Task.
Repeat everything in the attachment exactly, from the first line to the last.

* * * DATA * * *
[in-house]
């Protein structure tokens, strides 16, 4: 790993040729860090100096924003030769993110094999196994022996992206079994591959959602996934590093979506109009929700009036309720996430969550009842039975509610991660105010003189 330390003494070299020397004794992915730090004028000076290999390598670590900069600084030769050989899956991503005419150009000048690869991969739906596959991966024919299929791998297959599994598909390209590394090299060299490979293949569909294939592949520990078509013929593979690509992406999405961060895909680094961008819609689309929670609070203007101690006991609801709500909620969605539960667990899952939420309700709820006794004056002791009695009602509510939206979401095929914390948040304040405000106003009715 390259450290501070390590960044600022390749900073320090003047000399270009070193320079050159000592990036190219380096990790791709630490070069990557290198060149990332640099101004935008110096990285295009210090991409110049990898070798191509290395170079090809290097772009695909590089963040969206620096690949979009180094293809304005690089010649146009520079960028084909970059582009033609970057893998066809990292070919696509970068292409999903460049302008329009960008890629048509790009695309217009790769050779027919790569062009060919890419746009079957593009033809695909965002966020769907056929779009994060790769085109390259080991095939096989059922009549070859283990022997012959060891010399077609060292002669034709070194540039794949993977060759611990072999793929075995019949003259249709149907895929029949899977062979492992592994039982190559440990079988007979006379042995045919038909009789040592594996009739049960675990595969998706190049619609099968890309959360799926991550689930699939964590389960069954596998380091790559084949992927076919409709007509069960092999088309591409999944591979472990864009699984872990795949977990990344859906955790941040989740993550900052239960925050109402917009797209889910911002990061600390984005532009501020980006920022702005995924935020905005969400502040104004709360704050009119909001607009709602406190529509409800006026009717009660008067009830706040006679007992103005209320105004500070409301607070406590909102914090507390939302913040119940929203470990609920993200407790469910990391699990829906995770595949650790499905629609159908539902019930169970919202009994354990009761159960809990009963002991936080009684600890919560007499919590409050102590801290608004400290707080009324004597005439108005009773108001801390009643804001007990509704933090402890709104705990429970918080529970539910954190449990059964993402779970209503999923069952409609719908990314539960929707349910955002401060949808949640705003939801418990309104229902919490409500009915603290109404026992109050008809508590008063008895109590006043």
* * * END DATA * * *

[in-house]
């Protein structure tokens, strides 16, 4: 790993040729860090100096924003030769993110094999196994022996992206079994591959959602996934590093979506109009929700009036309720996430969550009842039975509610991660105010003189 330390003494070299020397004794992915730090004028000076290999390598670590900069600084030769050989899956991503005419150009000048690869991969739906596959991966024919299929791998297959599994598909390209590394090299060299490979293949569909294939592949520990078509013929593979690509992406999405961060895909680094961008819609689309929670609070203007101690006991609801709500909620969605539960667990899952939420309700709820006794004056002791009695009602509510939206979401095929914390948040304040405000106003009715 390259450290501070390590960044600022390749900073320090003047000399270009070193320079050159000592990036190219380096990790791709630490070069990557290198060149990332640099101004935008110096990285295009210090991409110049990898070798191509290395170079090809290097772009695909590089963040969206620096690949979009180094293809304005690089010649146009520079960028084909970059582009033609970057893998066809990292070919696509970068292409999903460049302008329009960008890629048509790009695309217009790769050779027919790569062009060919890419746009079957593009033809695909965002966020769907056929779009994060790769085109390259080991095939096989059922009549070859283990022997012959060891010399077609060292002669034709070194540039794949993977060759611990072999793929075995019949003259249709149907895929029949899977062979492992592994039982190559440990079988007979006379042995045919038909009789040592594996009739049960675990595969998706190049619609099968890309959360799926991550689930699939964590389960069954596998380091790559084949992927076919409709007509069960092999088309591409999944591979472990864009699984872990795949977990990344859906955790941040989740993550900052239960925050109402917009797209889910911002990061600390984005532009501020980006920022702005995924935020905005969400502040104004709360704050009119909001607009709602406190529509409800006026009717009660008067009830706040006679007992103005209320105004500070409301607070406590909102914090507390939302913040119940929203470990609920993200407790469910990391699990829906995770595949650790499905629609159908539902019930169970919202009994354990009761159960809990009963002991936080009684600890919560007499919590409050102590801290608004400290707080009324004597005439108005009773108001801390009643804001007990509704933090402890709104705990429970918080529970539910954190449990059964993402779970209503999923069952409609719908990314539960929707349910955002401060949808949640705003939801418990309104229902919490409500009915603290109404026992109050008809508590008063008895109590006043």